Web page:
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Lake Michigan days

7 January 2012

10:00 AM

7 January 2012

10:00 AM

The Art of Fielding Chad Harbach

Fourth Estate, pp.450, 16.99

It is probably hard to enjoy this new big novel from America without some understanding of the shortstop’s position on the baseball field. But that is easily remedied, thanks to YouTube, where searching for ‘shortstop, fielding’ arouses multiple videos that compete for attention, with stars of the game in their infield position between second and third base, taking ground balls hit at, near, or even away from them, scooping them up, throwing to first base for the out: something the shortstop does six or more times in a game. Besides the catcher, who largely stays put, it is the most demanding field position in baseball, and if you’re going to write a novel about a peerless fielder (the commonplace, in baseball fiction, is to write about a hitter who crushes home runs), then this is the position you’d choose; where when one excels, nothing in baseball is more glamorous, but failure is glaring and ugly.   

In The Art of Fielding, the wondrous young shortstop, Henry Skrimshander of Westish College in the agrarian northeast of Wisconsin, starts to stink up the place, just as his undergraduate team is getting good for the first time in its sporting history. Suddenly he can’t throw anymore, when the ball is hit to him, whereas previously he was perfection itself — no errors, no missteps, nothing but the ‘same easy grace, same gunshot report’ following arrival at the place where the ball always went, ‘instantly, impeccably, as if he had some foreknowledge’. How will Henry’s team fare in the wake of his collapse?


It’s always said of baseball, or any sports, novels, that they are about more than the game itself — they are about life; but there is a hefty element of baseball spread over these 500 pages, in all its intricate and revealing plays, slang and jargon (a widespread term, in America, for minutiae that outsiders can’t comprehend is ‘inside baseball’).

What isn’t about baseball has the whiff of death to it, even though the book reports only one fatality by its finish, with memento mori scattered through the pages. Playing baseball, or sport, tells us ‘we’re alive and have access to beauty, can even erratically create it, but will someday be dead and will not’. A great shortstop hates to leave the field, even when the championship is won, because ‘deep in the truest part’ of him it feels ‘like death’. For with the ambition and obsession all these characters share, the only thing that’s assured, we learn again and again, is our end.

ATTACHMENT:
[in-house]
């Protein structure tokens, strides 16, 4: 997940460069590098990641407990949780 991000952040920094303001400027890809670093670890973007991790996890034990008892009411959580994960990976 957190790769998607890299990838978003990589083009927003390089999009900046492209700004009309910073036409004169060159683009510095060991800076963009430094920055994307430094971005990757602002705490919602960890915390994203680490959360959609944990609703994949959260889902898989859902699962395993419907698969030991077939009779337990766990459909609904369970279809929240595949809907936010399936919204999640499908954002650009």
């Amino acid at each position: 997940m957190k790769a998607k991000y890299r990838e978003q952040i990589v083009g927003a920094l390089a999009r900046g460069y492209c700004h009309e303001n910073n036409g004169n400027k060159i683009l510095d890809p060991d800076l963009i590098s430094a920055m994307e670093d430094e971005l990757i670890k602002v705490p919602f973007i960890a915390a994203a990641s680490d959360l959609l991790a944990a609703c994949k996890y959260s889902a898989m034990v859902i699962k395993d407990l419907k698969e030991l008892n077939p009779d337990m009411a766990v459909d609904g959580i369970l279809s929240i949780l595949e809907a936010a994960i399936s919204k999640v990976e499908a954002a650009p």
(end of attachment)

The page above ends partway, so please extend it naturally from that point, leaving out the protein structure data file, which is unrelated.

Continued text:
The other thing filling this book is Melvilliana, from a small moment in the (fictional) college’s 19th-century history that brought the New England author of Moby-Dick, once, to campus. The baseball team are the Harpooners — odd for a college on the shore of Lake Michigan — the president, who looms very large in Harbach’s story, is a scholar of Melville and his American contemporaries; the more steeped the reader is in Moby-Dick, Typee, and other works, the greater his relishing the many allusions, some overt, others sly, throughout The Art of Fielding: a title, incidentally, that comes not from Melville but from the philosophical essay Henry always carries with him, by the famed shortstop Aparicio Rodriguez, who surprisingly for a Venezuelan professional athlete writes a beautiful, serene English of aphorisms like ‘The shortstop is a source of stillness … he projects this stillness and his teammates respond,’ or, ‘To field a ground ball must be considered a generous act and an act of comprehension.’

Harbach is a first novelist working skilfully with some of the archetypes of American literature — the campus novel, the Midwestern small-town or young man’s coming-of-age story, the shadow of Herman Melville who, to some, began it all — and his hands, unlike Henry’s, are nimble from start to end. That the melancholy, or sadness, it aspires toward isn’t as real as the humour, the pleasures of the summer game it elegantly describes, only means, as the great man wrote in ‘The Lee Shore’ (cited, though not quoted, at the end), that ‘Wonderfullest things are ever the unmentionable; deep memories yield no epitaphs.’


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